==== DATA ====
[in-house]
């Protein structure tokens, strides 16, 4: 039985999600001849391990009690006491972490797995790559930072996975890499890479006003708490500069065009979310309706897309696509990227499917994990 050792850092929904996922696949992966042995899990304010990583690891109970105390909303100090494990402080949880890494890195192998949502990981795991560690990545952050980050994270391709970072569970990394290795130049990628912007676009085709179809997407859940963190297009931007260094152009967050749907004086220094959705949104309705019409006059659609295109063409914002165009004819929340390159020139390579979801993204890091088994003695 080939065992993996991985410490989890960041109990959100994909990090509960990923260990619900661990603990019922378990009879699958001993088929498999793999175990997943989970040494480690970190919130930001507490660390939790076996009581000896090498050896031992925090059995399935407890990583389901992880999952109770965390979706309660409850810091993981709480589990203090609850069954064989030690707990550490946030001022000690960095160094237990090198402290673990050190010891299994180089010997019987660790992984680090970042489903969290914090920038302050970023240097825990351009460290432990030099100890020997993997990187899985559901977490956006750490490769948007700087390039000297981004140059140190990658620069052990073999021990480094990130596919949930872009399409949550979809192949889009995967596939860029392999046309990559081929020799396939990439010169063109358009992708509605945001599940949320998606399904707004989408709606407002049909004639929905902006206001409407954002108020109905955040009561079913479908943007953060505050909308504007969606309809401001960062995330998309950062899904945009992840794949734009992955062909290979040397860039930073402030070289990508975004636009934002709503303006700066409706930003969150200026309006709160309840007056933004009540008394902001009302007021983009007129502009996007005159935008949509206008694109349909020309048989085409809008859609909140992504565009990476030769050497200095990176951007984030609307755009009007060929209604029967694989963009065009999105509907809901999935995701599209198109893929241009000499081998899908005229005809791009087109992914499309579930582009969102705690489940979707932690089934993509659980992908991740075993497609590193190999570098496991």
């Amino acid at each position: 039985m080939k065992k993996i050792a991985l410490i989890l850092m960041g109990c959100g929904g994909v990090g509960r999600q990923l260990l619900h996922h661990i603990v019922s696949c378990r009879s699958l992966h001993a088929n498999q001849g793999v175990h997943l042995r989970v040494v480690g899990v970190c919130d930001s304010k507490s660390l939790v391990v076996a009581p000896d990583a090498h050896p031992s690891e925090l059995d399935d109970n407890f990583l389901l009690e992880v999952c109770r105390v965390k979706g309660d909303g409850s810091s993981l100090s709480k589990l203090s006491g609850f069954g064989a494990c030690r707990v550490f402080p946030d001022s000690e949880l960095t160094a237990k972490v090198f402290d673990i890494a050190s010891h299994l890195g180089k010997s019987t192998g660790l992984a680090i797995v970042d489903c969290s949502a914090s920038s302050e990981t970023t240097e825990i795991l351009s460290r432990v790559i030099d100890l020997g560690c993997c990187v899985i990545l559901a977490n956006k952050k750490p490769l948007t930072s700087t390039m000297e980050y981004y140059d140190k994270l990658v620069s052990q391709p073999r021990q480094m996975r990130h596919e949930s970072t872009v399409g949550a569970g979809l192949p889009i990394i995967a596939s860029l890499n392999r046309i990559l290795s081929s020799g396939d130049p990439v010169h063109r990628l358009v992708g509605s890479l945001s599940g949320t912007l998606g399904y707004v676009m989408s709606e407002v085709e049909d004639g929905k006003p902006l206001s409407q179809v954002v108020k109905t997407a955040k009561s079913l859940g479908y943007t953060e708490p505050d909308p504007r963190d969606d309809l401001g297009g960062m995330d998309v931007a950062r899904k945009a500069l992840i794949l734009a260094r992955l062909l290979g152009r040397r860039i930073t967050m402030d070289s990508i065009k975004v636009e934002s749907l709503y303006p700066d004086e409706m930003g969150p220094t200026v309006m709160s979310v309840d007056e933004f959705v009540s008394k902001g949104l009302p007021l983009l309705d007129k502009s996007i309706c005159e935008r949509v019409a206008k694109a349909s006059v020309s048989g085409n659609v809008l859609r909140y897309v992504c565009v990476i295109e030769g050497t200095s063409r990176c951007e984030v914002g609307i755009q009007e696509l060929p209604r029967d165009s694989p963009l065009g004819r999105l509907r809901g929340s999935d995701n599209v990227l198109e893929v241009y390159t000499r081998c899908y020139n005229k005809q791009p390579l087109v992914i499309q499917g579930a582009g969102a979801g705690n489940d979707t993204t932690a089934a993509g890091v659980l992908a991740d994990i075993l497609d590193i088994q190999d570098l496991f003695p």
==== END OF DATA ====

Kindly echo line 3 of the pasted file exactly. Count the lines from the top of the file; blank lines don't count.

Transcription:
């Amino acid at each position: 039985m080939k065992k993996i050792a991985l410490i989890l850092m960041g109990c959100g929904g994909v990090g509960r999600q990923l260990l619900h996922h661990i603990v019922s696949c378990r009879s699958l992966h001993a088929n498999q001849g793999v175990h997943l042995r989970v040494v480690g899990v970190c919130d930001s304010k507490s660390l939790v391990v076996a009581p000896d990583a090498h050896p031992s690891e925090l059995d399935d109970n407890f990583l389901l009690e992880v999952c109770r105390v965390k979706g309660d909303g409850s810091s993981l100090s709480k589990l203090s006491g609850f069954g064989a494990c030690r707990v550490f402080p946030d001022s000690e949880l960095t160094a237990k972490v090198f402290d673990i890494a050190s010891h299994l890195g180089k010997s019987t192998g660790l992984a680090i797995v970042d489903c969290s949502a914090s920038s302050e990981t970023t240097e825990i795991l351009s460290r432990v790559i030099d100890l020997g560690c993997c990187v899985i990545l559901a977490n956006k952050k750490p490769l948007t930072s700087t390039m000297e980050y981004y140059d140190k994270l990658v620069s052990q391709p073999r021990q480094m996975r990130h596919e949930s970072t872009v399409g949550a569970g979809l192949p889009i990394i995967a596939s860029l890499n392999r046309i990559l290795s081929s020799g396939d130049p990439v010169h063109r990628l358009v992708g509605s890479l945001s599940g949320t912007l998606g399904y707004v676009m989408s709606e407002v085709e049909d004639g929905k006003p902006l206001s409407q179809v954002v108020k109905t997407a955040k009561s079913l859940g479908y943007t953060e708490p505050d909308p504007r963190d969606d309809l401001g297009g960062m995330d998309v931007a950062r899904k945009a500069l992840i794949l734009a260094r992955l062909l290979g152009r040397r860039i930073t967050m402030d070289s990508i065009k975004v636009e934002s749907l709503y303006p700066d004086e409706m930003g969150p220094t200026v309006m709160s979310v309840d007056e933004f959705v009540s008394k902001g949104l009302p007021l983009l309705d007129k502009s996007i309706c005159e935008r949509v019409a206008k694109a349909s006059v020309s048989g085409n659609v809008l859609r909140y897309v992504c565009v990476i295109e030769g050497t200095s063409r990176c951007e984030v914002g609307i755009q009007e696509l060929p209604r029967d165009s694989p963009l065009g004819r999105l509907r809901g929340s999935d995701n599209v990227l198109e893929v241009y390159t000499r081998c899908y020139n005229k005809q791009p390579l087109v992914i499309q499917g579930a582009g969102a979801g705690n489940d979707t993204t932690a089934a993509g890091v659980l992908a991740d994990i075993l497609d590193i088994q190999d570098l496991f003695p």